Winner of the Booker Prize 2020
Shortlisted for the National Book Award for Fiction 2020
A BBC Two Between the Covers 2021 Book Choice
'We were bowled over by this first novel, which creates an amazingly intimate, compassionate, gripping portrait of addiction, courage and love.' The judges of the Booker Prize
'Douglas Stuart has written a first novel of rare and lasting beauty.' - Observer
It is 1981. Glasgow is dying and good families must grift to survive. Agnes Bain has always expected more from life. She dreams of greater things: a house with its own front door and a life bought and paid for outright (like her perfect, but false, teeth). But Agnes is abandoned by her philandering husband, and soon she and her three children find themselves trapped in a decimated mining town. As she descends deeper into drink, the children try their best to save her, yet one by one they must abandon her to save themselves. It is her son Shuggie who holds out hope the longest.
Shuggie is different. Fastidious and fussy, he shares his mother’s sense of snobbish propriety. The miners' children pick on him and adults condemn him as no’ right. But Shuggie believes that if he tries his hardest, he can be normal like the other boys and help his mother escape this hopeless place.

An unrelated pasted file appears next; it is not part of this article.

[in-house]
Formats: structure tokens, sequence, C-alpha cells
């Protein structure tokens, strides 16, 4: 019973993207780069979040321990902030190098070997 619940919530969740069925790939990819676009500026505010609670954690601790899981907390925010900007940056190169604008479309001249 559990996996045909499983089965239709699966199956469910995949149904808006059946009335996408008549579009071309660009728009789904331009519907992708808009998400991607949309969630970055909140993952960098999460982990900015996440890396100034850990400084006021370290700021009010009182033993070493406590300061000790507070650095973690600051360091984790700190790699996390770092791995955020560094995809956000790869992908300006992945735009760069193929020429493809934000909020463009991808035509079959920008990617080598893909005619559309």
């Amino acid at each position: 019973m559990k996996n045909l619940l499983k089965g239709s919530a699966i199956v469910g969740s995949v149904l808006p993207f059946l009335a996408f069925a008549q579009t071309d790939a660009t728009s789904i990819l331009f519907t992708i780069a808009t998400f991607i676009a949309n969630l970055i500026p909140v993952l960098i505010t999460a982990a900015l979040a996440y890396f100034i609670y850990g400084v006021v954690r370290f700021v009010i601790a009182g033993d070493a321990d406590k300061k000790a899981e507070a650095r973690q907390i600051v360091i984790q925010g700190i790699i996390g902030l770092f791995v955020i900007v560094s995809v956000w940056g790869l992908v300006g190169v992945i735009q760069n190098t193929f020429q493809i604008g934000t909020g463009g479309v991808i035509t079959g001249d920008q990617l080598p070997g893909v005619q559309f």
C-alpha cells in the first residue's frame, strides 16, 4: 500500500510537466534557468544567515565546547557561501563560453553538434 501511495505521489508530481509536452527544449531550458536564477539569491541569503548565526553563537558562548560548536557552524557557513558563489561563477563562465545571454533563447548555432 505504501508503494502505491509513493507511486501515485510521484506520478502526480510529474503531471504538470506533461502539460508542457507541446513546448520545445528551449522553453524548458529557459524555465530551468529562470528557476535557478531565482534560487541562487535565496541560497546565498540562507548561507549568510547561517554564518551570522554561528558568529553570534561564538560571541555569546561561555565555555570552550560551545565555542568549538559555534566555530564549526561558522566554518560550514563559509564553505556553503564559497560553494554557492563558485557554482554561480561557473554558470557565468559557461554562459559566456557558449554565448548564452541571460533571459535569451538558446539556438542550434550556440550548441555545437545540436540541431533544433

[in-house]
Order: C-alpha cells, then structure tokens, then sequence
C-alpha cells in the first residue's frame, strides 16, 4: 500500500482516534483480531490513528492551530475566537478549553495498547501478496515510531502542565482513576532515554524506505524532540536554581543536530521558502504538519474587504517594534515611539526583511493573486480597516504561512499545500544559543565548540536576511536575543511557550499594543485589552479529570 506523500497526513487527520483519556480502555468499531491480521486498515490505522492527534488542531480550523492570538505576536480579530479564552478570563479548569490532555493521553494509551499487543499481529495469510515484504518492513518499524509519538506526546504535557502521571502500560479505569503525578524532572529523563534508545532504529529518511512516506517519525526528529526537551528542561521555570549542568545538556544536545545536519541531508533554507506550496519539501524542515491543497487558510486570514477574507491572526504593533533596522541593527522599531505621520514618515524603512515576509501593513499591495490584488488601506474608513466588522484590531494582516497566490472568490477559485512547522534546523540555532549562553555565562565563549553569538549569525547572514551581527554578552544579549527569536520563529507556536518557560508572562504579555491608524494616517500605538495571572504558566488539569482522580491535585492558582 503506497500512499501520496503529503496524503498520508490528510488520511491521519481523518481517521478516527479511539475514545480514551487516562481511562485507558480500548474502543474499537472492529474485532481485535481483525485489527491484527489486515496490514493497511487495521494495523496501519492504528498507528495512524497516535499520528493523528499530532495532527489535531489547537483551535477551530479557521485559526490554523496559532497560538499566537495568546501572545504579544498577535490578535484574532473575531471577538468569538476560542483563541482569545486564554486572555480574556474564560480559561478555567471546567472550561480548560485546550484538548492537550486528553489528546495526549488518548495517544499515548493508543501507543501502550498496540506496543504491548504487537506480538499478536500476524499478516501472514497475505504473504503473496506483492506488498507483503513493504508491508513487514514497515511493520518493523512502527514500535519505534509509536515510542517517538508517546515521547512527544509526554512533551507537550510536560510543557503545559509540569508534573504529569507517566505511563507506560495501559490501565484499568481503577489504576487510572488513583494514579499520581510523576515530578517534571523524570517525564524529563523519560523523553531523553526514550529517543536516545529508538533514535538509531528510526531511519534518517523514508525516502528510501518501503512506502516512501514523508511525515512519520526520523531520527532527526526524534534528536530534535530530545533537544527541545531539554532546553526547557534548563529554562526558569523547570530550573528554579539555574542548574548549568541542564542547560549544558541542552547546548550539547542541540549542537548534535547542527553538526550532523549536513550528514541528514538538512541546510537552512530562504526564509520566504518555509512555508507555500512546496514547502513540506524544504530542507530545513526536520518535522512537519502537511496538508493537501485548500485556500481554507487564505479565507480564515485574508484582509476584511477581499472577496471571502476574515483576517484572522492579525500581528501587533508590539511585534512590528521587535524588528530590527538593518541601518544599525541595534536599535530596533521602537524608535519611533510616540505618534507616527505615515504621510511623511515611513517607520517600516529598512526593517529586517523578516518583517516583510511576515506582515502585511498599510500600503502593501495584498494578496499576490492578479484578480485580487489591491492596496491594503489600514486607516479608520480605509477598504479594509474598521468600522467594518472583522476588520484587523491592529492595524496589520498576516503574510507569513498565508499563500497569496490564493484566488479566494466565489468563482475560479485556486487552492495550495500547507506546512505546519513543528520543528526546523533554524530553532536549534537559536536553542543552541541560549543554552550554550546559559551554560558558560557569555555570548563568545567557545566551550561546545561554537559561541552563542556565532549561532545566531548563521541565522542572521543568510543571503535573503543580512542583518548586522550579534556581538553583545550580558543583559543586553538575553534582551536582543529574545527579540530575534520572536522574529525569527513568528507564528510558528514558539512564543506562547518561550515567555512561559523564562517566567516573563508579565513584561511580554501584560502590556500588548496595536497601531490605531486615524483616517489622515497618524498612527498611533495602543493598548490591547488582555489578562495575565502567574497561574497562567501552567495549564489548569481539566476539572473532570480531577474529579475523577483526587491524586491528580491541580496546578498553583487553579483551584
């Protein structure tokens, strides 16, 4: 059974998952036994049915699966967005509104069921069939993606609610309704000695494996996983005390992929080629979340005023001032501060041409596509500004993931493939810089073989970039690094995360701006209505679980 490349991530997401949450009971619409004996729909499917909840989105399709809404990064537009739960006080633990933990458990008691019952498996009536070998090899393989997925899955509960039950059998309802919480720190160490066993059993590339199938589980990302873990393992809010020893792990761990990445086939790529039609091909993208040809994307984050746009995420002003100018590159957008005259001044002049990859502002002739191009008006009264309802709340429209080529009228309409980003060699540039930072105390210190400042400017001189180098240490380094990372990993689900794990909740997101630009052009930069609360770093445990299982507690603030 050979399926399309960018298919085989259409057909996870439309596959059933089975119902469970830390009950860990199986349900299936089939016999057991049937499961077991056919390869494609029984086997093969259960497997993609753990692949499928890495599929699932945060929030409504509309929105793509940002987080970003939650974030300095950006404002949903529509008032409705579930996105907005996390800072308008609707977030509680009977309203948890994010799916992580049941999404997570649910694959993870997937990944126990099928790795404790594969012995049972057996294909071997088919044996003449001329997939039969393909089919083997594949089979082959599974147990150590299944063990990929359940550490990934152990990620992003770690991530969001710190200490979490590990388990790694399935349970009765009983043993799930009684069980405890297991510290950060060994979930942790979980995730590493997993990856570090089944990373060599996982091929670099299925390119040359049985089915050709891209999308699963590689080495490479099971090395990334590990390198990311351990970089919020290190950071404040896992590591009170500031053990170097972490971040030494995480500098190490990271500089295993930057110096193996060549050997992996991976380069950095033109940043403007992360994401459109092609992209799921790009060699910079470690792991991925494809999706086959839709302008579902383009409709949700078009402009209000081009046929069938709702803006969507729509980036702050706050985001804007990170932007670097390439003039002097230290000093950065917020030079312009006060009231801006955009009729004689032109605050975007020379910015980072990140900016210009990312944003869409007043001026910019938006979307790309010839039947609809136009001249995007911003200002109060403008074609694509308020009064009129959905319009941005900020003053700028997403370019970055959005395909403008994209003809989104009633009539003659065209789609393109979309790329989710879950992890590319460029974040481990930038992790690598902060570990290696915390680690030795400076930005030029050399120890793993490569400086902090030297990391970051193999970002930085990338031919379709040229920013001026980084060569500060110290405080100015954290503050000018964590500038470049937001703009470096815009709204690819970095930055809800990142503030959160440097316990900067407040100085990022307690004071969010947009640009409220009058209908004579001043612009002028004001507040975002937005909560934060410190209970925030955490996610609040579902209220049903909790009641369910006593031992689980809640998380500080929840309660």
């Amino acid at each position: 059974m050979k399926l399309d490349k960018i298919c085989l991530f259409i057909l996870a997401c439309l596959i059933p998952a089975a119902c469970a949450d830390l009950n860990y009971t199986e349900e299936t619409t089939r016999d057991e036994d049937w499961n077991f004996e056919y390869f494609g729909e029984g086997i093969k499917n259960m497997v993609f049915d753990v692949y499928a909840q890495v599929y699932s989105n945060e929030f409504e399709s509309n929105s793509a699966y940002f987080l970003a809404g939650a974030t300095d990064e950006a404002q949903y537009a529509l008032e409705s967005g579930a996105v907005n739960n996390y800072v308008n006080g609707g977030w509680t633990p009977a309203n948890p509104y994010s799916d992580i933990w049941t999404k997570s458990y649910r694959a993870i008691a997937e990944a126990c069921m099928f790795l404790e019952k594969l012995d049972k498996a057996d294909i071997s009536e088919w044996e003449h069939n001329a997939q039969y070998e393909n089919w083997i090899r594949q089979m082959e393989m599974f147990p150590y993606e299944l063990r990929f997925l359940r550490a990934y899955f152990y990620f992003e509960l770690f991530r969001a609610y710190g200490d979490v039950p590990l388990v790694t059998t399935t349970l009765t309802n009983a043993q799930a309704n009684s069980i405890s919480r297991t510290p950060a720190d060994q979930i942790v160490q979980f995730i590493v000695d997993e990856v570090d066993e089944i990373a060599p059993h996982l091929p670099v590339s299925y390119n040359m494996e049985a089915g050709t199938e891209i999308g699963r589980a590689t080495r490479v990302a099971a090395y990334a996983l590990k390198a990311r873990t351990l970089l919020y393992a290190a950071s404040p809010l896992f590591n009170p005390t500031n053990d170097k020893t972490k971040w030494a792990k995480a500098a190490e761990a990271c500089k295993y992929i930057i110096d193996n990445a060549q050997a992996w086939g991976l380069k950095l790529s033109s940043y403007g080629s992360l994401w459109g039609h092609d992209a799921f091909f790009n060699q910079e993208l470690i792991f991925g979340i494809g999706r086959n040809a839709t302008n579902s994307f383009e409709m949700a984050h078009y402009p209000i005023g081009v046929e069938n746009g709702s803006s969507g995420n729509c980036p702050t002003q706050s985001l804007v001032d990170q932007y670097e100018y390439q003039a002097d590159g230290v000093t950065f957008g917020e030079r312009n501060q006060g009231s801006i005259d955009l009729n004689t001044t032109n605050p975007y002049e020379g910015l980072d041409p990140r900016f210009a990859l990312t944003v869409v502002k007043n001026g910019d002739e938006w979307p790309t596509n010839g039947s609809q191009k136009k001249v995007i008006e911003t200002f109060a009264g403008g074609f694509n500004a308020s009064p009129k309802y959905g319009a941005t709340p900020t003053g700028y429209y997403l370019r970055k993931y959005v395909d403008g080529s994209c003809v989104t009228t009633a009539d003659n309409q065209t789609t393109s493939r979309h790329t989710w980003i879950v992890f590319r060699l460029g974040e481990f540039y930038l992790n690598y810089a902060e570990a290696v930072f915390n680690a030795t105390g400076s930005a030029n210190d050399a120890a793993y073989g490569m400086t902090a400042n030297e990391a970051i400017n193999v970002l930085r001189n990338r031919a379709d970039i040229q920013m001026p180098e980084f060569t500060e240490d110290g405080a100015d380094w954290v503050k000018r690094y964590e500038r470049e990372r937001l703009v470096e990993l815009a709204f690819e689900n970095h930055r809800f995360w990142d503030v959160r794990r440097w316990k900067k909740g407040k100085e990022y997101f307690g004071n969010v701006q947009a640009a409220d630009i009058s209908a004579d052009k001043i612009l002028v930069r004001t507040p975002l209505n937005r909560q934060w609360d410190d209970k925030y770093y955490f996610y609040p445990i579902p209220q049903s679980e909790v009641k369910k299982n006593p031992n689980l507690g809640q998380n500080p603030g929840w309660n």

Douglas Stuart's Shuggie Bain lays bare the ruthlessness of poverty, the limits of love, and the hollowness of pride. A counterpart to the privileged Thatcher-era London of Alan Hollinghurst’s The Line of Beauty, it also recalls the work of Édouard Louis, Frank McCourt, and Hanya Yanagihara, a blistering debut by a brilliant writer with a powerful and important story to tell.
APPLE BOOKS REVIEW
From the author: “I didn’t set out to write a book that intersected with the zeitgeist or politically in any kind of way. I set out to write an incredibly intimate love story between a mother and a son, but you can’t set a story in 1980s’ Glasgow amongst the working class without it pulling in some very heavy themes—whether that’s uncaring governments or misogyny or homophobia, poverty or addiction. And those were just the headwinds that the characters were facing in order to love each other. I lived a very similar life to Shuggie. I grew up in the same sort of poverty, I lost my mother who suffered with addiction my entire life, I was queer, I was ostracised and isolated in all the same ways that Shuggie is. But I never felt like my own life was worth enough to be worthy of a memoir, and I also didn’t have a bravery for it. Plus, as I began to write the book, I felt like I could be braver if I included the perspective of lots of different characters, and I also thought I could tell a richer story. And honestly, if you’re going to write a working-class story, then one of the joys of doing it is enlisting a chorus of characters because they’re all going through the same social moment. And so very quickly when I sat down to write the book, the characters rushed in and my own personal experience or perspective was pushed out.